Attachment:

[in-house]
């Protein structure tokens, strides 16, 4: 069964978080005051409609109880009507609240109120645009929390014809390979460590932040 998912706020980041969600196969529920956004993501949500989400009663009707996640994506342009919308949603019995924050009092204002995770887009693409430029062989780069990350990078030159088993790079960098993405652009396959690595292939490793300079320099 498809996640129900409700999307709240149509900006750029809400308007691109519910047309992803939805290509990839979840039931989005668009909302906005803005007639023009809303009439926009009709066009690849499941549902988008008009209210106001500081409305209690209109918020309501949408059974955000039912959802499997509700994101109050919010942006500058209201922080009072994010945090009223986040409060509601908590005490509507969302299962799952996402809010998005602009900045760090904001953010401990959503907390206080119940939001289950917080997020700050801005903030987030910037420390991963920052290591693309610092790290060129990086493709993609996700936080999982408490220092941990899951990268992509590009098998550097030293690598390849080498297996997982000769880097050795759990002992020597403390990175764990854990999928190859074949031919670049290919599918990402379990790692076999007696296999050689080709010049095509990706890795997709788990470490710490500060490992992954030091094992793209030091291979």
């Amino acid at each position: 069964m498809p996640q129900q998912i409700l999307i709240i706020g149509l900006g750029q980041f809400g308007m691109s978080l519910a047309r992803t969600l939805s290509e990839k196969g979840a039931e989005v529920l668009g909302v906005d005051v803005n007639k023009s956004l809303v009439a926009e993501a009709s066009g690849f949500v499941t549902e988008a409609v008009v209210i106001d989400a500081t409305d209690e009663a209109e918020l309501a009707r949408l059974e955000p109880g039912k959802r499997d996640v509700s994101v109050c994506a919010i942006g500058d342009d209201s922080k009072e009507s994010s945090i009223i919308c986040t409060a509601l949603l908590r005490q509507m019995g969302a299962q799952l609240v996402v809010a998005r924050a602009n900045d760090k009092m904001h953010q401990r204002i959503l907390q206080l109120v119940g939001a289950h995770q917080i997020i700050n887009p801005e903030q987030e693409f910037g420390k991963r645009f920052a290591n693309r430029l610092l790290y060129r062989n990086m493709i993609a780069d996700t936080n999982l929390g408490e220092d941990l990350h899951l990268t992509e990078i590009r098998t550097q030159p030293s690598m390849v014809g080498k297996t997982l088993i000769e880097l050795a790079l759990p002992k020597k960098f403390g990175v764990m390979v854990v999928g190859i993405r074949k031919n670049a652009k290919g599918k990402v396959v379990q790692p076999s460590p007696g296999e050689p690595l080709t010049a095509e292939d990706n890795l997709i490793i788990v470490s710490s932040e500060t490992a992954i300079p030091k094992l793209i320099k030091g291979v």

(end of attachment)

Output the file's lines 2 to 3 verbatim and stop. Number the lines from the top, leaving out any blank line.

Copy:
């Protein structure tokens, strides 16, 4: 069964978080005051409609109880009507609240109120645009929390014809390979460590932040 998912706020980041969600196969529920956004993501949500989400009663009707996640994506342009919308949603019995924050009092204002995770887009693409430029062989780069990350990078030159088993790079960098993405652009396959690595292939490793300079320099 498809996640129900409700999307709240149509900006750029809400308007691109519910047309992803939805290509990839979840039931989005668009909302906005803005007639023009809303009439926009009709066009690849499941549902988008008009209210106001500081409305209690209109918020309501949408059974955000039912959802499997509700994101109050919010942006500058209201922080009072994010945090009223986040409060509601908590005490509507969302299962799952996402809010998005602009900045760090904001953010401990959503907390206080119940939001289950917080997020700050801005903030987030910037420390991963920052290591693309610092790290060129990086493709993609996700936080999982408490220092941990899951990268992509590009098998550097030293690598390849080498297996997982000769880097050795759990002992020597403390990175764990854990999928190859074949031919670049290919599918990402379990790692076999007696296999050689080709010049095509990706890795997709788990470490710490500060490992992954030091094992793209030091291979």
């Amino acid at each position: 069964m498809p996640q129900q998912i409700l999307i709240i706020g149509l900006g750029q980041f809400g308007m691109s978080l519910a047309r992803t969600l939805s290509e990839k196969g979840a039931e989005v529920l668009g909302v906005d005051v803005n007639k023009s956004l809303v009439a926009e993501a009709s066009g690849f949500v499941t549902e988008a409609v008009v209210i106001d989400a500081t409305d209690e009663a209109e918020l309501a009707r949408l059974e955000p109880g039912k959802r499997d996640v509700s994101v109050c994506a919010i942006g500058d342009d209201s922080k009072e009507s994010s945090i009223i919308c986040t409060a509601l949603l908590r005490q509507m019995g969302a299962q799952l609240v996402v809010a998005r924050a602009n900045d760090k009092m904001h953010q401990r204002i959503l907390q206080l109120v119940g939001a289950h995770q917080i997020i700050n887009p801005e903030q987030e693409f910037g420390k991963r645009f920052a290591n693309r430029l610092l790290y060129r062989n990086m493709i993609a780069d996700t936080n999982l929390g408490e220092d941990l990350h899951l990268t992509e990078i590009r098998t550097q030159p030293s690598m390849v014809g080498k297996t997982l088993i000769e880097l050795a790079l759990p002992k020597k960098f403390g990175v764990m390979v854990v999928g190859i993405r074949k031919n670049a652009k290919g599918k990402v396959v379990q790692p076999s460590p007696g296999e050689p690595l080709t010049a095509e292939d990706n890795l997709i490793i788990v470490s710490s932040e500060t490992a992954i300079p030091k094992l793209i320099k030091g291979v």